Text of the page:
Dynamic Memory Allocation (Solutions)

Originally created by Jerrett Longworth and Idel Martinez in Fall 2020.

Let’s take a look at one of the craziest concepts we have in our toolkit to date: dynamically-allocated memory.


Dynamically Allocated Structs

  1. Is this program managing memory correctly?
typedef struct Computer
{
  int memory;
  int processes;
  float power;
} Computer;

int main(void)
{
  Computer *my_PC = malloc(sizeof(Computer));

  printf("Hello, world!\n");

  return 0;
}

Answer: Nope, we’re missing free(my_PC) so memory is getting leaked!

  1. Are these two structs equal? In other words, is the condition inside the if statement true? What will print out in this program?
typedef struct Computer
{
  int memory;
  int processes;
  float power;
} Computer;

Computer *copy_struct(Computer *pc)
{
  Computer *temp = malloc(sizeof(Computer));
  temp->memory = pc->memory;
  temp->processes = pc->processes;
  temp->power = pc->power;

  return temp;
}

int main(void)
{
  Computer *my_PC = malloc(sizeof(Computer));
  Computer *my_other_PC;

  my_PC->memory = 10000;
  my_PC->processes = 29;
  my_PC->power = 79.81;
  my_other_PC = copy_struct(my_PC);

  if (my_PC == my_other_PC)
  {
    printf("Now my PC and my other PC are equal!\n");
  }
  else
  {
    printf("MEM: %d vs %d\n", my_PC->memory, my_other_PC->memory);
    printf("PRO: %d vs %d\n", my_PC->processes, my_other_PC->processes);
    printf("POW: %.2f vs %.2f\n", my_PC->power, my_other_PC->power);
  }

  free(my_PC);
  free(my_other_PC);

  return 0;
}

Answer: The structs are equal, but the conditional is false since they are NOT pointing to the same address. You will see that the values that print out will be the same for my_PC and my_other_PC, since they are equal but independent - this is why we free twice.

  1. Are these two structs equal? In other words, is the condition inside the if statement true? Also, what is missing from this program regarding memory management?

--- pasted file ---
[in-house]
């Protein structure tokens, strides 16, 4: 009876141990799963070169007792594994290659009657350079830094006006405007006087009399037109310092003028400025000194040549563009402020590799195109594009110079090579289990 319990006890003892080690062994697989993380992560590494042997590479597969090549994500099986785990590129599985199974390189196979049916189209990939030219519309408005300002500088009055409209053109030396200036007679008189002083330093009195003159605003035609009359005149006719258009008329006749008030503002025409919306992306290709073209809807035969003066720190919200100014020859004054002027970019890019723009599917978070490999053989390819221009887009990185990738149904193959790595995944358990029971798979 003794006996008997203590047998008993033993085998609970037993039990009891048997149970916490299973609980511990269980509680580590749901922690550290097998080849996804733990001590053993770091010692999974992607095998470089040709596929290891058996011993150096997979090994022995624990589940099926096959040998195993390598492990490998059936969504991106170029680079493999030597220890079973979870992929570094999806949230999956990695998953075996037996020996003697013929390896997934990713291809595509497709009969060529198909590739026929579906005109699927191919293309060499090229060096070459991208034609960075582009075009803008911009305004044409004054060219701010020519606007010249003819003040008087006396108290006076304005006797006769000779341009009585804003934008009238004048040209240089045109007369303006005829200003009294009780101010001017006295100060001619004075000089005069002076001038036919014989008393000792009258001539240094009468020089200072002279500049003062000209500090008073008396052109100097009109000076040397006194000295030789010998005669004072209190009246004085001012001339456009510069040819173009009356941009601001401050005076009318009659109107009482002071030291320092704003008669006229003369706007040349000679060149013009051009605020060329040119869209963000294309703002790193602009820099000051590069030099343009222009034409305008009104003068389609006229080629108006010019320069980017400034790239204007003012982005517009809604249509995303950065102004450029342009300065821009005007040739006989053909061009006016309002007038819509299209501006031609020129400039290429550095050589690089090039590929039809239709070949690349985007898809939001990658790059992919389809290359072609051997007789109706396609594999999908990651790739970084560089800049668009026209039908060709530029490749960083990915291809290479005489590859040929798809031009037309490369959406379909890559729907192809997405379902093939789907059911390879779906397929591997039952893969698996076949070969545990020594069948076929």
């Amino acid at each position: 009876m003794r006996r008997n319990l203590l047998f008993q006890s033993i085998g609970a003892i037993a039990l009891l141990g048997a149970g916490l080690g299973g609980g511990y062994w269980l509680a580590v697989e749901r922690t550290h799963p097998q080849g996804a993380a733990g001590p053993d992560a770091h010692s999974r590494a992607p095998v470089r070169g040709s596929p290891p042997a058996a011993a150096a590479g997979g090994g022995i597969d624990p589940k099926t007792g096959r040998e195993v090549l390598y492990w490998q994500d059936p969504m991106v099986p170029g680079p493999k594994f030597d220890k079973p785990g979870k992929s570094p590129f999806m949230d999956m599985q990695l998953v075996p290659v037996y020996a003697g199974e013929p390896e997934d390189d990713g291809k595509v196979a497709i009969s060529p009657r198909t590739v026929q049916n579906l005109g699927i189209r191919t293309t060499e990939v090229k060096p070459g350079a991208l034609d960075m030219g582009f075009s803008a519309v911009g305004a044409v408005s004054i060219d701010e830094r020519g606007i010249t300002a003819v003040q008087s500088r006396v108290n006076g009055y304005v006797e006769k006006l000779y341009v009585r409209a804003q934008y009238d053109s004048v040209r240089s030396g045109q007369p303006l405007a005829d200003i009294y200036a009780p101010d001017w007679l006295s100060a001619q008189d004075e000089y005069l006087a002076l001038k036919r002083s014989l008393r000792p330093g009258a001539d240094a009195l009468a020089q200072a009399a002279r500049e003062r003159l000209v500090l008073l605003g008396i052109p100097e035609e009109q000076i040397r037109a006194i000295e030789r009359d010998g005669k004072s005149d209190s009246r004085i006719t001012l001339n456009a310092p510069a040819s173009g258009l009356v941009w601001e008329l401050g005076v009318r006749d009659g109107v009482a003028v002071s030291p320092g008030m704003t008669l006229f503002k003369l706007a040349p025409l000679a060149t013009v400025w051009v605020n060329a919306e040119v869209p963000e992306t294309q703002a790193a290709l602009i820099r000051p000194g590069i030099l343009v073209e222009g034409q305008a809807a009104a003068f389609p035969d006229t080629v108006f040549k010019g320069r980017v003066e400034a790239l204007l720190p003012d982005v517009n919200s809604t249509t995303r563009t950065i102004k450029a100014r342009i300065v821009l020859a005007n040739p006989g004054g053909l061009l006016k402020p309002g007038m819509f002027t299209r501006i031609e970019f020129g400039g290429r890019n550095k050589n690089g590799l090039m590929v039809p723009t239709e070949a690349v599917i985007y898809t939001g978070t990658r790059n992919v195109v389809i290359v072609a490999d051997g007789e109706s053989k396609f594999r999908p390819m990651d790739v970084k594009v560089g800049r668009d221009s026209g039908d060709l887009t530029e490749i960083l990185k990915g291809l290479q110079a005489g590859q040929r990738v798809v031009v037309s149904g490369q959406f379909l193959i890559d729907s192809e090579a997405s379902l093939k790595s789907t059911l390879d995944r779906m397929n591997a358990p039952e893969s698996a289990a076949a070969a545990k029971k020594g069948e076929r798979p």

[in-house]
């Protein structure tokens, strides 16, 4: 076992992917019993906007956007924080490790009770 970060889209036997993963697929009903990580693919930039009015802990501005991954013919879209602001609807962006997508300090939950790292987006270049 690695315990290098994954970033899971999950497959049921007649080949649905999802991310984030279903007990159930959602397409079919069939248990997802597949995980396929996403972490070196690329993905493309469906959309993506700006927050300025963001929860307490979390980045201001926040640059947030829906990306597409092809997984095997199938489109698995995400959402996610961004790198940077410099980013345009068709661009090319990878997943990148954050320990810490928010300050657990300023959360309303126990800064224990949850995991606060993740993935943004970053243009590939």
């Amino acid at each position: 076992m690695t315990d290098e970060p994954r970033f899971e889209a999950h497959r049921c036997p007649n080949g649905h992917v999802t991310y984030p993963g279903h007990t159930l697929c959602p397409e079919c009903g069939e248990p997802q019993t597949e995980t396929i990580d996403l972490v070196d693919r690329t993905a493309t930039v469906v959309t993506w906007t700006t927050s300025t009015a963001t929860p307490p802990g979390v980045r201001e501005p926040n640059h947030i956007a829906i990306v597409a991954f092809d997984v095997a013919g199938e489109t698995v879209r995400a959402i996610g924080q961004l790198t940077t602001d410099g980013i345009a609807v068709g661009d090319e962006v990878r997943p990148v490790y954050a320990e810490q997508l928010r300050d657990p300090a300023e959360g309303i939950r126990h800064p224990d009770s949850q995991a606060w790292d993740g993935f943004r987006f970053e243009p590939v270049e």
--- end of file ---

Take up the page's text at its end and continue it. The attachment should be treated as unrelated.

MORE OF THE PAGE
typedef struct Computer
{
  int memory;
  int processes;
  float power;
} Computer;

Computer *copy_struct(Computer *pc)
{
  Computer *temp = pc;

  return temp;
}

int main(void)
{
  Computer *my_PC = malloc(sizeof(Computer));
  Computer *my_other_PC = copy_struct(my_PC);

  if (my_PC == my_other_PC)
    printf("Now my PC and my other PC are equal!\n");

  return 0;
}

Answer: Notice how the copy_struct function, different from the previous exercise, is setting one pointer to be my_PC. Therefore, both pointers will be pointing to the same address and the conditional is true. Notice also that we are missing the free… oh no!

  1. Is this the correct way to handle memory for these pointers to a struct?
typedef struct Computer
{
  int memory;
  int processes;
  float power;
} Computer;

Computer *copy_struct(Computer *pc)
{
  Computer *temp = pc;

  return temp;
}

int main(void)
{
  Computer *my_PC = malloc(sizeof(Computer));
  Computer *my_other_PC = copy_struct(my_PC);

  free(my_PC);
  free(my_other_PC);

  return 0;
}

Answer: Similar to the previous exercise, my_PC and my_other_PC are pointing to the same address (they are equal to each other). This means that when we free one of the pointers, we freed the memory they were pointing to and it would be incorrect to try to free again, since it had been freed before.

  1. What is the value of power for both my_PC and my_other_PC?
typedef struct Computer
{
  int memory;
  int processes;
  float power;
} Computer;

Computer *copy_struct(Computer *pc)
{
  Computer *temp = pc;
  temp->power = 100;

  return temp;
}

int main(void)
{
  Computer *my_PC = malloc(sizeof(Computer));
  my_PC->power = 79.81;
  Computer *my_other_PC = copy_struct(my_PC);

  free(my_PC);
  free(my_other_PC);

  return 0;
}